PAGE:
Dublin county board chief executive John Costello has used his annual report to voice his opinion on several aspects of the association.

As in previous years, he didn’t hold back. In 2019’s edition, he took aim at two of the new rules being introduced in Gaelic football for 2020.

In October’s Special Congress, three news rules which were trialled during the National League were rubber-stamped: the sin bin, the attacking mark, and kick-outs from the 20 metre line. Costello aired his grievances about the latter two.

Jim Gavin and John Costello celebrate after September's All-Ireland football final replay win over Kerry Jim Gavin and John Costello celebrate after September's All-Ireland football final replay win over Kerry Jim Gavin and John Costello celebrate after September’s All-Ireland football final replay win over Kerry

Attacking mark

“Croke Park recently announced the return of International Rules to our shores in November of next year,” he began. “A welcome sporting diversion, some of you might agree, as winter sets in. But here’s the thing: will we be watching a lot more ‘International Rules’ in the months preceding? During the football championship itself?

“Research from this year’s league stated that the ‘advanced mark’ resulted in a 24% increase in the number of kick passes and also brought a reduction from 3.5 to 2.9 in the hand-passing to kicking ratio by comparison with the 2018 championship. However, I don’t think comparing league and championship is a like-for-like scenario, especially as not all counties embraced them fully as the rules were not to be implemented for last summer’s championship.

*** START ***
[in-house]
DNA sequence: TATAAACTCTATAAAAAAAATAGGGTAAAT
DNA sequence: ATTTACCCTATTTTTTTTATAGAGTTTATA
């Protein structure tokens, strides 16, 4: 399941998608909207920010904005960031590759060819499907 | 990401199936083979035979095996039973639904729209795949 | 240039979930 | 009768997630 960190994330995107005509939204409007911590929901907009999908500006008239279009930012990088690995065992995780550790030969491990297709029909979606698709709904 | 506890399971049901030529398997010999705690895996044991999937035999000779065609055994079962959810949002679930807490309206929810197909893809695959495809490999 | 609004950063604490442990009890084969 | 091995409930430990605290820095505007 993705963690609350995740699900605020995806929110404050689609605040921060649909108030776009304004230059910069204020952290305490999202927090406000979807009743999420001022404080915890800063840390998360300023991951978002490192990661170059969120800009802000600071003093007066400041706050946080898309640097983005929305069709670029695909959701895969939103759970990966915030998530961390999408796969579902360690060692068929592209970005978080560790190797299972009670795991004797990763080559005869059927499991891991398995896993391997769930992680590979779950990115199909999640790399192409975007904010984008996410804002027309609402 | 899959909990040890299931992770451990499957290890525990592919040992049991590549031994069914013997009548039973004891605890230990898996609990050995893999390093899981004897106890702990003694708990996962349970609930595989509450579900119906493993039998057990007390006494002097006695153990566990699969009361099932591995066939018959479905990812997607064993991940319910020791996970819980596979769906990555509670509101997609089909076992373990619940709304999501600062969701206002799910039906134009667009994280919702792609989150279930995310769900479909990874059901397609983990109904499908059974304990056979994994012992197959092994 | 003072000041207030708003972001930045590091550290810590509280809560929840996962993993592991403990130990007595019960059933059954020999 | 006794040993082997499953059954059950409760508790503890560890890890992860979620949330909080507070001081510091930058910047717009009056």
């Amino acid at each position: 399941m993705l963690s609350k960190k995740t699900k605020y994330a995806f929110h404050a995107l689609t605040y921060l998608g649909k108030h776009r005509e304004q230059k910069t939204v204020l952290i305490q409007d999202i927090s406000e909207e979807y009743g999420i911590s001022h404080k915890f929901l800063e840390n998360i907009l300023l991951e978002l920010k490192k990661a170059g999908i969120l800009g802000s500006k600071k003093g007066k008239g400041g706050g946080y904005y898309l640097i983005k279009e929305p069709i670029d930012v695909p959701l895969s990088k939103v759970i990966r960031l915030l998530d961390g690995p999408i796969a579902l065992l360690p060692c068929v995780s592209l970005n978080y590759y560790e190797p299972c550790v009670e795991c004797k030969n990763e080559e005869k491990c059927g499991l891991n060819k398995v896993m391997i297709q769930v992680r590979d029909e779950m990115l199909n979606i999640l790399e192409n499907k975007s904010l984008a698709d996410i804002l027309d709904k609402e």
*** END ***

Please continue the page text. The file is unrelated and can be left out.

Subscribe to GAA alerts!

We’ll send you push notifications so you’ll receive all of the big GAA news!

“My concern is also predicated on the imposition of yet another layer of decision-making for our overworked referees – although you can already imagine what he or she might be thinking at times: ‘God, was he inside or outside? Did that go 20 metres or just 19?’

“At issue is what it will mean for the direction of Gaelic football. Is this another step closer to International Rules on home turf? Moreover, given the healthy 2019 signals that more teams were re-embracing a genuine attacking philosophy, suggesting the blanket defence era is on the wane, is there really any requirement for such a fundamental rule shift?

“Have these new rules been the outcome of a process that was mooted a few years back, then set in train and now are trying to rectify an issue that is not as much of a concern any more?”